Published April 04, 2012
Many see marketing and advertising exclusively through the lens of creativity. While having a cool and innovative idea is laudable, it is important to keep your eye on the rudimentary components. Failure to do so will result in the slow demise of any marketing strategy.
A few weeks ago, I was working on drafting a creative concept for one of my clients. More specifically, we were putting together content for a short online video. After nailing down what this particular advertiser wanted to communicate, we offered up a draft for their review. As it turned out, our client had a big problem with our approach. You would think that this client would have had an issue with our creativity, verbiage, or originality. To my surprise, their loudest complaint came as a result of us mentioning their name three times. “It’s way too repetitive!” they said. I could hardly believe what I was hearing. It was at this point I realized that my client was beginning to forget (or ignore) some of the basics of marketing.
With that said, let’s take the time to circle back to the three things that you should never forget or dismiss while promoting your small business:
Repetition, Repetition, Repetition
Many marketers shy away from repetition because they don’t want to be “annoying” – repeating, for instance, a phone number over and over again. Fact of the matter is that we live in a media-saturated environment where everything and everyone screams for attention. It is to your benefit to repeat key information while you have the attention of your audience. It’s better to be a bit irritating while causing people to remember rather than being nice and have folks completely forget who you are.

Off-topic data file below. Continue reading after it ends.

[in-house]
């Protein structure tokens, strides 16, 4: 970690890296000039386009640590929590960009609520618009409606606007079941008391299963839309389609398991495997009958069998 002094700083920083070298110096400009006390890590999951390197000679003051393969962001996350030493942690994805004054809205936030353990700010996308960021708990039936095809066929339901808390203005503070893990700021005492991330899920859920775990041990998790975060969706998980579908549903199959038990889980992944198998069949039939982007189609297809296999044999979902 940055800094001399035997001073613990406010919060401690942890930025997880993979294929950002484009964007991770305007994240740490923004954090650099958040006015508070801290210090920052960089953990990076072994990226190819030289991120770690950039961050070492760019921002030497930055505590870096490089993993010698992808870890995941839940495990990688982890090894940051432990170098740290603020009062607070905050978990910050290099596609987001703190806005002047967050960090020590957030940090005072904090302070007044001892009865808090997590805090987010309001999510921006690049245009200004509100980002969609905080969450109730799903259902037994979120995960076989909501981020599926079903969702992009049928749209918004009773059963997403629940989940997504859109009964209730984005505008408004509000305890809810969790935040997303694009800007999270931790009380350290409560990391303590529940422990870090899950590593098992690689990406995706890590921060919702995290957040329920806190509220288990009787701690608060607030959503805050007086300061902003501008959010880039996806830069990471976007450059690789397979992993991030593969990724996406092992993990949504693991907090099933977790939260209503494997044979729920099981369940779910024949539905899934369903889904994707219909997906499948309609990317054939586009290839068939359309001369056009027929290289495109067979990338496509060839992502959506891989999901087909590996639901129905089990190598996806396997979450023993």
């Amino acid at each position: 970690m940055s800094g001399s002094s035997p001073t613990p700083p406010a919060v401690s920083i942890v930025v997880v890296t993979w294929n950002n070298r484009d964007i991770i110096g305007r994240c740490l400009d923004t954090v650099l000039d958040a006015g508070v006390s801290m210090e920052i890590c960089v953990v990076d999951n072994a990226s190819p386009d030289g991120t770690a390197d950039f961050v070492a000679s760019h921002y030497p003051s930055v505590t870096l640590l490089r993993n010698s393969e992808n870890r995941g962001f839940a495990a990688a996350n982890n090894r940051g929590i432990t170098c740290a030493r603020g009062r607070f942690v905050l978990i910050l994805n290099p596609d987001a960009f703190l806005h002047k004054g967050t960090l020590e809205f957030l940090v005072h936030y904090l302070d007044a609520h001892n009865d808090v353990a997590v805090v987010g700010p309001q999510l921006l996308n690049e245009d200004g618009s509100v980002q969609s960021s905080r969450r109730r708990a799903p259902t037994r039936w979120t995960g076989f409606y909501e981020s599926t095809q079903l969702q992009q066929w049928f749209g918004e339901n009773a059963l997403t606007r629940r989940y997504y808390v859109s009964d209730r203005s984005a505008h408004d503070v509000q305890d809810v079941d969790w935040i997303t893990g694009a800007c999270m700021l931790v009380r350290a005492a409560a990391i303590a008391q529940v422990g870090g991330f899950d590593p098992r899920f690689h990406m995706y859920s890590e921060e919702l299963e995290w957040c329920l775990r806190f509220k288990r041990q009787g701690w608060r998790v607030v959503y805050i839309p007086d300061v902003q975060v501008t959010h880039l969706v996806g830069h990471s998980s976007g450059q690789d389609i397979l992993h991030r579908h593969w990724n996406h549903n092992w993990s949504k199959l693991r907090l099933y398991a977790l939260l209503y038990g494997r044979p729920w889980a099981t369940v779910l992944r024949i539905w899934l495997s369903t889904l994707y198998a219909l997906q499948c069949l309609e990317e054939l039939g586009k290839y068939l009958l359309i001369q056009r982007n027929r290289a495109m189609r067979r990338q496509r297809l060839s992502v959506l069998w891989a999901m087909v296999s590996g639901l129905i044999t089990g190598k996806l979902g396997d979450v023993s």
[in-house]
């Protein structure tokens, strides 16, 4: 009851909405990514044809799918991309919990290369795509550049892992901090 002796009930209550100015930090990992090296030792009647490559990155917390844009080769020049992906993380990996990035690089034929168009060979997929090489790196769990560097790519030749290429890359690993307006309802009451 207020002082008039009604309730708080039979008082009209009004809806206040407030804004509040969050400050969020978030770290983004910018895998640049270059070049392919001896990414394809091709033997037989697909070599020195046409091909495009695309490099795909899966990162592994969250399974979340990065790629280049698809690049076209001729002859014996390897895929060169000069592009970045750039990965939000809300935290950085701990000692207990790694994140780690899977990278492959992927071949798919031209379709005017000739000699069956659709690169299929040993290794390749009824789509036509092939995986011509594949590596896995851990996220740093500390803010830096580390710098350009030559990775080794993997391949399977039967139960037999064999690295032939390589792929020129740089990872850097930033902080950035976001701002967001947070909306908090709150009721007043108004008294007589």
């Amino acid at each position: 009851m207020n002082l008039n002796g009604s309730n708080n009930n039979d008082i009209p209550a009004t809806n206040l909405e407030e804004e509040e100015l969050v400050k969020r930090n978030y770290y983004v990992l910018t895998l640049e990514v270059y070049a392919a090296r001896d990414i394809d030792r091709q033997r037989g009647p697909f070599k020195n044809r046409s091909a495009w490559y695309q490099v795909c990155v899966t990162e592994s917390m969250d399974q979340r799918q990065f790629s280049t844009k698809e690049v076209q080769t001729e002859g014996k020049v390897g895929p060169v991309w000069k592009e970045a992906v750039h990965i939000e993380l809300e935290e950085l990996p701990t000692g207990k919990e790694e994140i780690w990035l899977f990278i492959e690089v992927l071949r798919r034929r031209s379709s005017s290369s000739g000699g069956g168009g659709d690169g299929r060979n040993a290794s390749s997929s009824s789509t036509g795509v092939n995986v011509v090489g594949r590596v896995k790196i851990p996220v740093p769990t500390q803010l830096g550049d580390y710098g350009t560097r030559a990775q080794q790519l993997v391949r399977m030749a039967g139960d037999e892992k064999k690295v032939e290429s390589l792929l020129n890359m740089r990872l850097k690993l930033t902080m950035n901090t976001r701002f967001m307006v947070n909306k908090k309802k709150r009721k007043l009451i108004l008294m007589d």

In the marketing world, you’ll often hear the phrase, call to action. It’s the response you want from your audience after seeing or hearing your ad. In other words, when it’s all said and done what should the consumer do – call, email, go online, drop by? It is important that you make this very clear in your communications. It is equally important that you don’t ask your audience to do all of these things. In fact, I’ll challenge you to make it just one. If you do, the aforementioned repetition can work in your favor. Give your audience one thing to do and repeat what that thing is so they’ll remember!
When we take on new clients, I always ask the same question – what makes you different? When I ask this question I’m essentially looking for my clients to provide us ammunition to use in a highly visible campaign. However, if their response is something along the lines of having great customer service, being in business for a number of years or having a knowledgeable staff, I always push back. These selling-points have been thrown around so much, they don’t mean much to consumers anymore. Force yourself to dig deep and articulate real differences in your communications. Offer up a true and clear contrast to everything else that your customers have seen.
Walter Dailey is a proven creative strategist. He’s the lead consultant and executive producer for Dailey Sound Vector, a creative services organization that specializes in jingles, radio ads and marketing campaign development for small and mid-sized businesses. Ask Walter your questions at firstname.lastname@example.org